Petar Atanasov: “All capacities must be exploited to overcome the crisis and solve real problems”
In this exclusive interview for IBNA, member of the steering committee of the largest opposition party SDSM (Macedonian Social Democratic Union), Petar Atanasov, a professor at the “St. Cyril and Methodius” University in Skopje, talks about the current developments in the country, the wiretapping scandal, the solution of the political crisis, cross ethnic relations and European Atlantic integration. Atanasov is chairman of education committee at SDSM, but he’s also an expert of multi ethnicity and multi cultural.
Interviewed by Naser Pajaziti/IBNA
IBNA: How do you assess the present political situation, especially the wiretapping affair that was made public by your party?
Atanasov: This is the culmination of a crisis which started on December 24 and the so called “black Monday”, when the opposition was removed from parliament through the use of force. This crisis continued for two years in a row and culminated with the non democratic elections of last year. The wiretapping scandal is only the tip of the iceberg. SDSM’s conferences with journalists show how the government of Nikola Gruevski has been abusing with the state, politics, citizens and the entire society for nine years in a row. If you want a diagnosis, the political crisis, which has come as a result of Gruevski’s bad governance, is now institutional. We have a situation of gridlock in the corrupted state apparatus and we’re unable to hold normal political processes.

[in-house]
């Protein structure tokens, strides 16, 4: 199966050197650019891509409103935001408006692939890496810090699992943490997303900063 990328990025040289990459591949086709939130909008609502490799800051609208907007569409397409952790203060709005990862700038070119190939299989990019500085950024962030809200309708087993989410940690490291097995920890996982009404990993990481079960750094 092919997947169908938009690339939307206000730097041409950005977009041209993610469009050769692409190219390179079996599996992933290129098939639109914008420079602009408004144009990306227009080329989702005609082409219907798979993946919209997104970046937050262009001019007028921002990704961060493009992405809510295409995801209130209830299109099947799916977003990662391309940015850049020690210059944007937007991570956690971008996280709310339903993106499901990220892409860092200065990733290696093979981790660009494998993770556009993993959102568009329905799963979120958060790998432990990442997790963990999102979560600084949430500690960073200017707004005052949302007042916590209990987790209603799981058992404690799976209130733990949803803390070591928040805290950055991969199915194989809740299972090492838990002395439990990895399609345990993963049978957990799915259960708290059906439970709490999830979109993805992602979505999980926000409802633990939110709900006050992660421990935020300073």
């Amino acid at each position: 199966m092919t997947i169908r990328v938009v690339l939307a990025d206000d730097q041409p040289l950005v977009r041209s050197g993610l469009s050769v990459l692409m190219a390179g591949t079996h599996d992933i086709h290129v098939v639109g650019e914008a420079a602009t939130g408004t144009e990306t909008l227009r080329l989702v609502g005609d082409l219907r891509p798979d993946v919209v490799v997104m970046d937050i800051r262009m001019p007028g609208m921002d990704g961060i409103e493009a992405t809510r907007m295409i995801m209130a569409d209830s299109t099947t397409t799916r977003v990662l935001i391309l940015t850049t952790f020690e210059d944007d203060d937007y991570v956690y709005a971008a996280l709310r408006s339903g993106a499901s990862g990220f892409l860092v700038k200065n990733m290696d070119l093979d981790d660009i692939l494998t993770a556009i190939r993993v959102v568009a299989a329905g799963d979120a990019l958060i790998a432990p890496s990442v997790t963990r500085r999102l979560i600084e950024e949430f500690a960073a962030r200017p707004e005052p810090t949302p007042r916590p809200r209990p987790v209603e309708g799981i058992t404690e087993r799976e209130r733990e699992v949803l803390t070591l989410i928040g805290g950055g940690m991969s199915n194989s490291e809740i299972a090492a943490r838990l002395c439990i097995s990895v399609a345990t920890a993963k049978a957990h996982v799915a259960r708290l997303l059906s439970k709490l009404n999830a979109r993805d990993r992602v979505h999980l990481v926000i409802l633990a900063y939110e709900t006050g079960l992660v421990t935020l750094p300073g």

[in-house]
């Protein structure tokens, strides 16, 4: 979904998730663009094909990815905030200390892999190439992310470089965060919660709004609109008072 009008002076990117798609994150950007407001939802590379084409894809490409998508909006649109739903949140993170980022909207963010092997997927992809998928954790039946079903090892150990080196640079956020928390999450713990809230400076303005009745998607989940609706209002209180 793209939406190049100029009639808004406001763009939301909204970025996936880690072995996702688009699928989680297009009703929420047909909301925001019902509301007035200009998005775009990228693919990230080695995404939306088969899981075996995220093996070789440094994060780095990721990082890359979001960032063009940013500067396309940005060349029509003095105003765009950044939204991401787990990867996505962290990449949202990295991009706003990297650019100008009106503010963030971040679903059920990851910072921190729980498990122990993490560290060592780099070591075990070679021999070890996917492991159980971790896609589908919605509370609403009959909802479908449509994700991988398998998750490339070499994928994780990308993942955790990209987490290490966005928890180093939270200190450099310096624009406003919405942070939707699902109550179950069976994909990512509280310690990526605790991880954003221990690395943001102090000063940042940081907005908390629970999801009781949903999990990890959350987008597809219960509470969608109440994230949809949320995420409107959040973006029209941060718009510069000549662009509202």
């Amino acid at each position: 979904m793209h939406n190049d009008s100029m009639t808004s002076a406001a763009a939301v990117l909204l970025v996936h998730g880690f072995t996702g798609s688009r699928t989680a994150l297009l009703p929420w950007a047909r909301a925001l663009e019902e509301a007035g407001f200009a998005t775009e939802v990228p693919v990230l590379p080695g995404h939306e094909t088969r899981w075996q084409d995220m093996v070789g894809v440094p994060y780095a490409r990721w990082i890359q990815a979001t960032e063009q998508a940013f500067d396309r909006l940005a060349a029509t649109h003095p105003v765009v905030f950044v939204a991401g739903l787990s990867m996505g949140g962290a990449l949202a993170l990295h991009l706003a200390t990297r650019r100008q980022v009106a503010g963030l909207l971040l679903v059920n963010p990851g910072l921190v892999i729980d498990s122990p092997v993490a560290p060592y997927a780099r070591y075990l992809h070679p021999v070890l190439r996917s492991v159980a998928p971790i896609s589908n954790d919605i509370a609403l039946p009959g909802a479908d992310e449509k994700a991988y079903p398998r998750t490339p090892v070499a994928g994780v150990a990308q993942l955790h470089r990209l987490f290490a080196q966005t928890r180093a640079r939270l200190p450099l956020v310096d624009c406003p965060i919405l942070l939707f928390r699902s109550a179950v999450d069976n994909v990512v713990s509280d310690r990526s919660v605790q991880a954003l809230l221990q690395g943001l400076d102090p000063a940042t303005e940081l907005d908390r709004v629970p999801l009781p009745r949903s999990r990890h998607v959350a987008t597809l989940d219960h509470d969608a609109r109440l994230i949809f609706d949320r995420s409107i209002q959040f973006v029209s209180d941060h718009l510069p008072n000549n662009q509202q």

IBNA: What is the solution of this crisis according to your party? Several phases are also being mentioned which require a political solution.
Atanasov: Now we’re clear on several things, although the people who are in power are causing turbulences. First of all, SDSM is not part of the problem in all of this political chaos. On the contrary, SDSM wants transparency for all this and it wants public opinion to see how VMRO-DPMNE has governed in an “efficient” way. It’s also clear now that Nikola Gruevski is no longer part of the solution of this institutional crisis. We have only two solutions as far as overcoming this situation is concerned. There’s a good epilogue and a bad epilogue. At the end, each of the solutions will yield the same result, but the good solution will make us overcome this situation quicker. With the withdrawal or departure of several politicians which everyone has seen how well they have “ruled” in the system, the situation would have an institutional epilogue. In all cases, we will go through a turbulent period, including the equipment of Nikola Gruevski’s government with blank bullets and other protective measures, which were approved with the new law on police. Nikola Gruevski must make his step now.
IBNA: You were one of the opposition’s front men against the government plan for reforms in education. What are your arguments against these reforms that sparked the protest of students and the withdrawal of the government?
Atanasov: The government was approving laws which damaged education, teachers and professors, including the autonomy of universities. A lot of money was spent, but the model of reforms was wrong. Education in our country needs support, instead of political pressure or punishment. Education needs investments and increase of the quality of teachers and professors, because this is where quality education starts from.